Dandelion vortexes

Surprisingly, dandelion seeds use a method of flight previously thought impossible.

Abstract
Wind-dispersed plants have evolved ingenious ways to lift their seeds1,2. The common dandelion uses a bundle of drag-enhancing bristles (the pappus) that helps to keep their seeds aloft. This passive flight mechanism is highly effective, enabling seed dispersal over formidable distances3,4; however, the physics underpinning pappus-mediated flight remains unresolved. Here we visualized the flow around dandelion seeds, uncovering an extraordinary type of vortex. This vortex is a ring of recirculating fluid, which is detached owing to the flow passing through the pappus. We hypothesized that the circular disk-like geometry and the porosity of the pappus are the key design features that enable the formation of the separated vortex ring. The porosity gradient was surveyed using microfabricated disks, and a disk with a similar porosity was found to be able to recapitulate the flow behaviour of the pappus. The porosity of the dandelion pappus appears to be tuned precisely to stabilize the vortex, while maximizing aerodynamic loading and minimizing material requirements. The discovery of the separated vortex ring provides evidence of the existence of a new class of fluid behaviour around fluid-immersed bodies that may underlie locomotion, weight reduction and particle retention in biological and manmade structures.

Dandelion seeds fly using ‘impossible’ method never before seen in nature
Nature, Revealed: the extraordinary flight of the dandelion
Paper, A separated vortex ring underlies the flight of the dandelion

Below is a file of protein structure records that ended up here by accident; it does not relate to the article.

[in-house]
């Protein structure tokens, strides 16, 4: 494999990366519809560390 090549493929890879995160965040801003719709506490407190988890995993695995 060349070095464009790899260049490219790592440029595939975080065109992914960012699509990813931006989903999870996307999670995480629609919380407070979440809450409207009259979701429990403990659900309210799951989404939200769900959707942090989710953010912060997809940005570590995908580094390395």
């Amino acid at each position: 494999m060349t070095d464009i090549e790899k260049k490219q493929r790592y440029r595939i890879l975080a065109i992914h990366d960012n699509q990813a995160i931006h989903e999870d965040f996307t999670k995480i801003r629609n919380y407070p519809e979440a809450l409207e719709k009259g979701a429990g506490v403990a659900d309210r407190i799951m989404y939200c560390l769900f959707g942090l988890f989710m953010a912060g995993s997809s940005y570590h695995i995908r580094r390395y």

Research Gate project, The form and function of the dandelion fruit

Dandelion pollen
2018 PhotoMicrography Competition
Dandelion fiber
2018 PhotoMicrography Competition

Antarctic fungi found to be effective against citrus canker

Citrus canker is a disease that affects all citrus species and varieties. It is caused by Xanthomonas citri, a bacterium originally from Asia, where it is endemic in all citrus-producing countries. Although the bacterium can be combated in several ways, none is sufficient to eradicate the disease. Therefore, new chemical or biological methods of protecting citrus groves have to be pursued.

In an article published in Letters in Applied Microbiology, a team led by Daiane Cristina Sass, Lara Durães Sette and Henrique Ferreira, professors in São Paulo State University’s Bioscience Institute (IB-UNESP) in Rio Claro, Brazil, identify 29 fungi with proven action against X. citri. The origin of the fungi is surprising. They were isolated from samples of soil and marine sediment collected in Antarctica. read more…